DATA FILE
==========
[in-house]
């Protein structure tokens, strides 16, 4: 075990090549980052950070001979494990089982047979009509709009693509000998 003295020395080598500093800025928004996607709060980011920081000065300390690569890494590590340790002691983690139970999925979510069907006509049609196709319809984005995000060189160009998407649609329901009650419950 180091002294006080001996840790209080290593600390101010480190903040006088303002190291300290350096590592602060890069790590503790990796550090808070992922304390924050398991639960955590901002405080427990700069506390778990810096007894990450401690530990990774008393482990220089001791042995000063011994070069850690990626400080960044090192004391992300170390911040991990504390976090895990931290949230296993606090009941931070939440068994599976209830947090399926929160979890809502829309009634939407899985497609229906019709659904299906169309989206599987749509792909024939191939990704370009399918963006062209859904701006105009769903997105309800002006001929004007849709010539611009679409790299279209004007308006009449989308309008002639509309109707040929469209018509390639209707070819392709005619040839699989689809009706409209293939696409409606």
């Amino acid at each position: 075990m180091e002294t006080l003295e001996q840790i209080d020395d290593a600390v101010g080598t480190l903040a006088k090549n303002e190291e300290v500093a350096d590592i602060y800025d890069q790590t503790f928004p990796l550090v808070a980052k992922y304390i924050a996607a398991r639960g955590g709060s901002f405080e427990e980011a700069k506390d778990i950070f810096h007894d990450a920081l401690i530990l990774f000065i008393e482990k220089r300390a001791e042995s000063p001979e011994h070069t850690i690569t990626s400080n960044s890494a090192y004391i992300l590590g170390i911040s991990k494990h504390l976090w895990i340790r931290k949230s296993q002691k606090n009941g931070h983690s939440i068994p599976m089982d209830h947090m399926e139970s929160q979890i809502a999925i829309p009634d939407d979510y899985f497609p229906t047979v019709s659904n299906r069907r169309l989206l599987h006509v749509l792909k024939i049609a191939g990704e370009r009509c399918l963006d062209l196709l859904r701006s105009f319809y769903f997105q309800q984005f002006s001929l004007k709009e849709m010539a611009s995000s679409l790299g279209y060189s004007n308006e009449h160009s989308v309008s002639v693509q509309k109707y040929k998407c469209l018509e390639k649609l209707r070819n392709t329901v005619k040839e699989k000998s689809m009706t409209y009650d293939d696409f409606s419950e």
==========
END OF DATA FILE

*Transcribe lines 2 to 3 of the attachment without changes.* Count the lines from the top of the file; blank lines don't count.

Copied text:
């Protein structure tokens, strides 16, 4: 075990090549980052950070001979494990089982047979009509709009693509000998 003295020395080598500093800025928004996607709060980011920081000065300390690569890494590590340790002691983690139970999925979510069907006509049609196709319809984005995000060189160009998407649609329901009650419950 180091002294006080001996840790209080290593600390101010480190903040006088303002190291300290350096590592602060890069790590503790990796550090808070992922304390924050398991639960955590901002405080427990700069506390778990810096007894990450401690530990990774008393482990220089001791042995000063011994070069850690990626400080960044090192004391992300170390911040991990504390976090895990931290949230296993606090009941931070939440068994599976209830947090399926929160979890809502829309009634939407899985497609229906019709659904299906169309989206599987749509792909024939191939990704370009399918963006062209859904701006105009769903997105309800002006001929004007849709010539611009679409790299279209004007308006009449989308309008002639509309109707040929469209018509390639209707070819392709005619040839699989689809009706409209293939696409409606």
């Amino acid at each position: 075990m180091e002294t006080l003295e001996q840790i209080d020395d290593a600390v101010g080598t480190l903040a006088k090549n303002e190291e300290v500093a350096d590592i602060y800025d890069q790590t503790f928004p990796l550090v808070a980052k992922y304390i924050a996607a398991r639960g955590g709060s901002f405080e427990e980011a700069k506390d778990i950070f810096h007894d990450a920081l401690i530990l990774f000065i008393e482990k220089r300390a001791e042995s000063p001979e011994h070069t850690i690569t990626s400080n960044s890494a090192y004391i992300l590590g170390i911040s991990k494990h504390l976090w895990i340790r931290k949230s296993q002691k606090n009941g931070h983690s939440i068994p599976m089982d209830h947090m399926e139970s929160q979890i809502a999925i829309p009634d939407d979510y899985f497609p229906t047979v019709s659904n299906r069907r169309l989206l599987h006509v749509l792909k024939i049609a191939g990704e370009r009509c399918l963006d062209l196709l859904r701006s105009f319809y769903f997105q309800q984005f002006s001929l004007k709009e849709m010539a611009s995000s679409l790299g279209y060189s004007n308006e009449h160009s989308v309008s002639v693509q509309k109707y040929k998407c469209l018509e390639k649609l209707r070819n392709t329901v005619k040839e699989k000998s689809m009706t409209y009650d293939d696409f409606s419950e």